New Sudbury Pot Store Now Offering Deliveries

Article by Jim Moodie, Sudbury Star

New Sudbury pot store now offering deliveries Jim Moodie Jim Moodie Eugene Konarev, manager and brand creator of Highlife, stands inside the cannabis retail outlet on Marcus Drive. JOHN LAPPA/ SUDBURY STAR

Pot stores, like many other retailers, are open again to walk-in traffic, but many customers are still leery of in-person shopping or, lacking their own vehicle, aren’t quite ready to board a bus.

With that in mind, the Highlife store at Silver Hills is now offering delivery to your doorstep.

“It’s something we considered before but we were afraid to do it because of, number one, COVID, and two, security issues,” said store manager Eugene Konarev. “But moving ahead with the province, this became almost the standard.”

Konarev said most cannabis shops in Ottawa and Toronto now have delivery options and he has spoken to many of those operators to see how it is going for them and what systems have worked best.

“We figured some of our concerns were not as warranted so we’ve gone ahead and launched delivery as of today (Wednesday),” he said.

Marijuana retailers are required by legislation to use their own staff for deliveries, said Konarev, so a third-party service isn’t an option, but he feels this is preferable anyway.

“I understand why the decision was made to use a staff member, because if you use a third party you will probably offload the majority of your margin to another company that doesn’t have the licence,” he said. “It makes sense economically and based on responsibility.”

Customers can arrange for deliveries by ordering online and choosing this option when checking out.

“With delivery, there’s an extra step where we require an upload of photo ID just to make sure the person is over 19, and to match the payment to the ID for fraud prevention,” Konarev said. 

The plan right now is to have two or three delivery windows per day, he said, with a promise that the product will be received within three hours.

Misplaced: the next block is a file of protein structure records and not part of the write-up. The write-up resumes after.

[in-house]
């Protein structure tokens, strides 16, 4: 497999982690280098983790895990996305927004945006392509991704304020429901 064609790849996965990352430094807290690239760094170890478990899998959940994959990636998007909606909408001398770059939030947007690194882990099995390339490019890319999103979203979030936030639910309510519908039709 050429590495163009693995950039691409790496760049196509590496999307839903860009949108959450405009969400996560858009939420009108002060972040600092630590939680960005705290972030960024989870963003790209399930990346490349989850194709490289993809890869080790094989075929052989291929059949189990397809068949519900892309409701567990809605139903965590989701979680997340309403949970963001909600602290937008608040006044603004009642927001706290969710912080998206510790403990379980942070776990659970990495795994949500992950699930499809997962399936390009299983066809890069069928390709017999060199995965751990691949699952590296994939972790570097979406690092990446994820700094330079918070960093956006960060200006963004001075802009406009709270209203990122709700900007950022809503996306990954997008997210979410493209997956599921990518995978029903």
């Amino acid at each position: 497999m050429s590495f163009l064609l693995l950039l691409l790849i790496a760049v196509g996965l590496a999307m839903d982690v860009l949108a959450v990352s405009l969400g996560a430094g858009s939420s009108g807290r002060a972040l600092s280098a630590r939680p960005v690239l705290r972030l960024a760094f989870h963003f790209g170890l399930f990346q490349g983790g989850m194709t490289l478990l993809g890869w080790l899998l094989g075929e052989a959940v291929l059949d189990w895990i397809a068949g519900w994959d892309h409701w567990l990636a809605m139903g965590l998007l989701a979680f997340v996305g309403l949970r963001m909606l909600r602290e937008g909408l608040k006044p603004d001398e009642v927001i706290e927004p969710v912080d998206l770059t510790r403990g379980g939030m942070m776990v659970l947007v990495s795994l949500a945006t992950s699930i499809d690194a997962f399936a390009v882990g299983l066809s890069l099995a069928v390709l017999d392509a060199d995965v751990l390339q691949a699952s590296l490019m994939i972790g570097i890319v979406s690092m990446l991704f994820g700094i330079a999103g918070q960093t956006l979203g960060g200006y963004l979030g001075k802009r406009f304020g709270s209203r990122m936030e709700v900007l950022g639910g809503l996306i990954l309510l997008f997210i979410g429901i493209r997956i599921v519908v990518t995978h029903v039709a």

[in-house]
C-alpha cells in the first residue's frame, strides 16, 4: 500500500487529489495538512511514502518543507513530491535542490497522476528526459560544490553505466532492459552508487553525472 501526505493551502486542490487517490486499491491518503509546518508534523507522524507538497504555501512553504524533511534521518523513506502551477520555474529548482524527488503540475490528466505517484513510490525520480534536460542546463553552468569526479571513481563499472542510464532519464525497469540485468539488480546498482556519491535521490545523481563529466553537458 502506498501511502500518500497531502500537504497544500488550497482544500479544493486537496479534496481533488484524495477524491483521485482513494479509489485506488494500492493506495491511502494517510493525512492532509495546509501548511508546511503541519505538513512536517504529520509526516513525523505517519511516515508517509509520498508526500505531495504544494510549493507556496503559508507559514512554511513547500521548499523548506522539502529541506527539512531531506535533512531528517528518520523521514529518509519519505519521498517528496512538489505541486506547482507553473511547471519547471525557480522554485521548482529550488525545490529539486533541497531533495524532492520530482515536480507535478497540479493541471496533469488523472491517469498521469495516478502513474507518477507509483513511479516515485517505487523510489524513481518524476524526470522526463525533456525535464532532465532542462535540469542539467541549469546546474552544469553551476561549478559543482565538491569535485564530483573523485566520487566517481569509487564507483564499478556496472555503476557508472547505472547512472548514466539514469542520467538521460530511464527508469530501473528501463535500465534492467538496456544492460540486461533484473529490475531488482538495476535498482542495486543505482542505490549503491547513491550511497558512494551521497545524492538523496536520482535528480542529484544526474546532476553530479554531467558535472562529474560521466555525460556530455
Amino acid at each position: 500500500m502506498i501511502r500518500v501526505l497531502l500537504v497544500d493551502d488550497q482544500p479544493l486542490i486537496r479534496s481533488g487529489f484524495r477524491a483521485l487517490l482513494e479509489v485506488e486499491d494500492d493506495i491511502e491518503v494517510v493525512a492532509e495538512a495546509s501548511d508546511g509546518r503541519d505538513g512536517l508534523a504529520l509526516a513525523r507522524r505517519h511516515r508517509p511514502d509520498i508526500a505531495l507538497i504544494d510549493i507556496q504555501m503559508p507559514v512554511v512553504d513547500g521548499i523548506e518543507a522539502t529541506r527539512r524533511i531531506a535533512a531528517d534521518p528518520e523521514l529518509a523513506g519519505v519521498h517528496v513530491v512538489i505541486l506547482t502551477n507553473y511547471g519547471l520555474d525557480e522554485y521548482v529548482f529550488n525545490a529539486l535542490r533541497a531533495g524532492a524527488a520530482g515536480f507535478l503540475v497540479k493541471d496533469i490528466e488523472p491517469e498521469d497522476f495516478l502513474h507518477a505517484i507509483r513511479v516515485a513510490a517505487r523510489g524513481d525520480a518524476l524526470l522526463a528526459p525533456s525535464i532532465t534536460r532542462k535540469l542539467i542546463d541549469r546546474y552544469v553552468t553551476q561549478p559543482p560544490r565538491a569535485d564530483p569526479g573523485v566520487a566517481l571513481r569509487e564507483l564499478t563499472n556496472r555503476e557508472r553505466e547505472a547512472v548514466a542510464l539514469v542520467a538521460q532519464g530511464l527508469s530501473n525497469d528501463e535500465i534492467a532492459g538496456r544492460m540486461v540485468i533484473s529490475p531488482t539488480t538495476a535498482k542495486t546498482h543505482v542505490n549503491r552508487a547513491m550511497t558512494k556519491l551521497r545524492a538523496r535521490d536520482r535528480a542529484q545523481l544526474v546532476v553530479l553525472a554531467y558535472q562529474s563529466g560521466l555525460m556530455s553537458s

“If somebody orders by 10 a.m., for example, they can get it by 1 p.m.,” he said. 

As time goes on, however, Konarev expects deliveries could be made more swiftly. “There are some ideas in place already on how to provide express delivery if the person is in a rush,” he said.

There is, of course, an extra cost to having your purchase driven to your home.

The minimum charge for delivery is $40, the manager said, and for any order under $50 there is an additional fee of $10. The fee for orders between $50 and $100 is $6. Delivery charges will be waived, however, for any order over $100.

That pricing structure could evolve, too, said Konarev, depending on how much interest there is in the option and how the economics pan out. 

“I think we’re prepared to handle a nice volume of delivery orders,” Konarev said. “Even today, after launching, we’ve received a substantial number of orders.”

Customers can also choose to pick up their orders curbside at the store, or simply walk inside again.

Konarev said he appreciates people wanting to limit their exposure to other shoppers and staff, but he is also confident that steps taken to enforce distancing and hygiene will make any on-premises purchase safe.

Read the full article here.

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